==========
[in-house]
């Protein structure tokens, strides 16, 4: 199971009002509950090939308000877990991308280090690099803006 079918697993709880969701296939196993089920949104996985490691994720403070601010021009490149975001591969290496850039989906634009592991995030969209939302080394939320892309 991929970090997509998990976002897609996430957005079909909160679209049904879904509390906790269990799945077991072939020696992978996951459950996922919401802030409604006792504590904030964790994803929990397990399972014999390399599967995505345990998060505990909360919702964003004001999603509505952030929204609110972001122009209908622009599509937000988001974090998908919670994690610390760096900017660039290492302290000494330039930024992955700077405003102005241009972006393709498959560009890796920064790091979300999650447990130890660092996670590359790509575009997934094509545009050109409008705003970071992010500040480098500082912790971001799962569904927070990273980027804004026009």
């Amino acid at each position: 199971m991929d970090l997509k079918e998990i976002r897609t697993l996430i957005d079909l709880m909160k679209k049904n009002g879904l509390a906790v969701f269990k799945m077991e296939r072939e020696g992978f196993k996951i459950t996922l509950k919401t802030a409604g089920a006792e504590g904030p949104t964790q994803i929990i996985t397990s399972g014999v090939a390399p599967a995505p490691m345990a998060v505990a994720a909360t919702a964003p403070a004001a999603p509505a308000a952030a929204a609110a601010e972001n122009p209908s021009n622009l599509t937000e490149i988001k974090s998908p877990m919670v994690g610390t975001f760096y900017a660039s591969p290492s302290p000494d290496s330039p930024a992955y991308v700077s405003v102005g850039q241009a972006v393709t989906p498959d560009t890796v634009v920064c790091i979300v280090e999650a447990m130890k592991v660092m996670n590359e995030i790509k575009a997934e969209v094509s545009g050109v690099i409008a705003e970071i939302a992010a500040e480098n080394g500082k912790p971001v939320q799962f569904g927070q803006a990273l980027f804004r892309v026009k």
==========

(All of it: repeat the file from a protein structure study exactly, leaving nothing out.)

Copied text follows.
[in-house]
């Protein structure tokens, strides 16, 4: 199971009002509950090939308000877990991308280090690099803006 079918697993709880969701296939196993089920949104996985490691994720403070601010021009490149975001591969290496850039989906634009592991995030969209939302080394939320892309 991929970090997509998990976002897609996430957005079909909160679209049904879904509390906790269990799945077991072939020696992978996951459950996922919401802030409604006792504590904030964790994803929990397990399972014999390399599967995505345990998060505990909360919702964003004001999603509505952030929204609110972001122009209908622009599509937000988001974090998908919670994690610390760096900017660039290492302290000494330039930024992955700077405003102005241009972006393709498959560009890796920064790091979300999650447990130890660092996670590359790509575009997934094509545009050109409008705003970071992010500040480098500082912790971001799962569904927070990273980027804004026009």
């Amino acid at each position: 199971m991929d970090l997509k079918e998990i976002r897609t697993l996430i957005d079909l709880m909160k679209k049904n009002g879904l509390a906790v969701f269990k799945m077991e296939r072939e020696g992978f196993k996951i459950t996922l509950k919401t802030a409604g089920a006792e504590g904030p949104t964790q994803i929990i996985t397990s399972g014999v090939a390399p599967a995505p490691m345990a998060v505990a994720a909360t919702a964003p403070a004001a999603p509505a308000a952030a929204a609110a601010e972001n122009p209908s021009n622009l599509t937000e490149i988001k974090s998908p877990m919670v994690g610390t975001f760096y900017a660039s591969p290492s302290p000494d290496s330039p930024a992955y991308v700077s405003v102005g850039q241009a972006v393709t989906p498959d560009t890796v634009v920064c790091i979300v280090e999650a447990m130890k592991v660092m996670n590359e995030i790509k575009a997934e969209v094509s545009g050109v690099i409008a705003e970071i939302a992010a500040e480098n080394g500082k912790p971001v939320q799962f569904g927070q803006a990273l980027f804004r892309v026009k």